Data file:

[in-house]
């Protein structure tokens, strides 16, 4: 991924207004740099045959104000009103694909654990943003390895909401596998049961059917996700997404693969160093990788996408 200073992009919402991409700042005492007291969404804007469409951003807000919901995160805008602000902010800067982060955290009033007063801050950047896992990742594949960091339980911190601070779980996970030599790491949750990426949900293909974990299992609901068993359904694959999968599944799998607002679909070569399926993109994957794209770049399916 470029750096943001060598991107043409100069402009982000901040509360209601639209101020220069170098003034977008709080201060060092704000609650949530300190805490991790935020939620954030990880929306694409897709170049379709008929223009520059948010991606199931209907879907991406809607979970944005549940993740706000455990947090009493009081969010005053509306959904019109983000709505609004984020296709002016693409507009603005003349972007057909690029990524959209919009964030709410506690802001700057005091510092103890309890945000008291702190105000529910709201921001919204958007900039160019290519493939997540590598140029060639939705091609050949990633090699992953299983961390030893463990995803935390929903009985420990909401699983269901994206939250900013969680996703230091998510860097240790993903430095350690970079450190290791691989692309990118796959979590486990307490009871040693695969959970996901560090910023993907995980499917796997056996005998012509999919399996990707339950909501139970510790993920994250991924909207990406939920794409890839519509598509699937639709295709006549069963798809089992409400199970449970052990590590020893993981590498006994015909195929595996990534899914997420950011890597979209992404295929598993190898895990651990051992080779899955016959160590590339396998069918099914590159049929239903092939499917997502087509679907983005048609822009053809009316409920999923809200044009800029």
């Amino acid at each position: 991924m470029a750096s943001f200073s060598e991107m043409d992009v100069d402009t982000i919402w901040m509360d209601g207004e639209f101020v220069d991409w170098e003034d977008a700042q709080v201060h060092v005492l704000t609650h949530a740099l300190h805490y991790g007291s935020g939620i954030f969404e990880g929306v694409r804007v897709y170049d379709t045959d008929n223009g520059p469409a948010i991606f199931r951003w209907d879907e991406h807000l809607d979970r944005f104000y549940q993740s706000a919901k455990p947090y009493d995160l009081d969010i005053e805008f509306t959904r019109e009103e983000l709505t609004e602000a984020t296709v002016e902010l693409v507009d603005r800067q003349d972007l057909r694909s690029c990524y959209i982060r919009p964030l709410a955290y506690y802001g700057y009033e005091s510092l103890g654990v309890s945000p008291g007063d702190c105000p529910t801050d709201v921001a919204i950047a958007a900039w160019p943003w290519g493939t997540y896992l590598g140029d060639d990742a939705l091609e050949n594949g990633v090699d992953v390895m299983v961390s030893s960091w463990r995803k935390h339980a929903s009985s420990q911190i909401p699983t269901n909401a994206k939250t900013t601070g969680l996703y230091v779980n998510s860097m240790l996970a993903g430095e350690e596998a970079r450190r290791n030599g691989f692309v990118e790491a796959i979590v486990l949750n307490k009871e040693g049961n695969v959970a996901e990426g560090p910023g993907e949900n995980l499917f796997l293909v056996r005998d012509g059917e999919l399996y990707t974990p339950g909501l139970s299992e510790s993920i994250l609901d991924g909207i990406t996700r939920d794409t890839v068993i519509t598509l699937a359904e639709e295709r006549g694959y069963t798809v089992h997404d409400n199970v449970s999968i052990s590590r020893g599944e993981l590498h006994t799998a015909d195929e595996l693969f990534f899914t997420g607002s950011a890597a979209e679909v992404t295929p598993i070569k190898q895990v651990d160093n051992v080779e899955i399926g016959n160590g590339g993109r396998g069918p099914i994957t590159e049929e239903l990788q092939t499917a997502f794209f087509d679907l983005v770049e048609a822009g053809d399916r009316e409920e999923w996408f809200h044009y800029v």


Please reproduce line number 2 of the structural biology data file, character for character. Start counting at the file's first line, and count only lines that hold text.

């Protein structure tokens, strides 16, 4: 991924207004740099045959104000009103694909654990943003390895909401596998049961059917996700997404693969160093990788996408 200073992009919402991409700042005492007291969404804007469409951003807000919901995160805008602000902010800067982060955290009033007063801050950047896992990742594949960091339980911190601070779980996970030599790491949750990426949900293909974990299992609901068993359904694959999968599944799998607002679909070569399926993109994957794209770049399916 470029750096943001060598991107043409100069402009982000901040509360209601639209101020220069170098003034977008709080201060060092704000609650949530300190805490991790935020939620954030990880929306694409897709170049379709008929223009520059948010991606199931209907879907991406809607979970944005549940993740706000455990947090009493009081969010005053509306959904019109983000709505609004984020296709002016693409507009603005003349972007057909690029990524959209919009964030709410506690802001700057005091510092103890309890945000008291702190105000529910709201921001919204958007900039160019290519493939997540590598140029060639939705091609050949990633090699992953299983961390030893463990995803935390929903009985420990909401699983269901994206939250900013969680996703230091998510860097240790993903430095350690970079450190290791691989692309990118796959979590486990307490009871040693695969959970996901560090910023993907995980499917796997056996005998012509999919399996990707339950909501139970510790993920994250991924909207990406939920794409890839519509598509699937639709295709006549069963798809089992409400199970449970052990590590020893993981590498006994015909195929595996990534899914997420950011890597979209992404295929598993190898895990651990051992080779899955016959160590590339396998069918099914590159049929239903092939499917997502087509679907983005048609822009053809009316409920999923809200044009800029």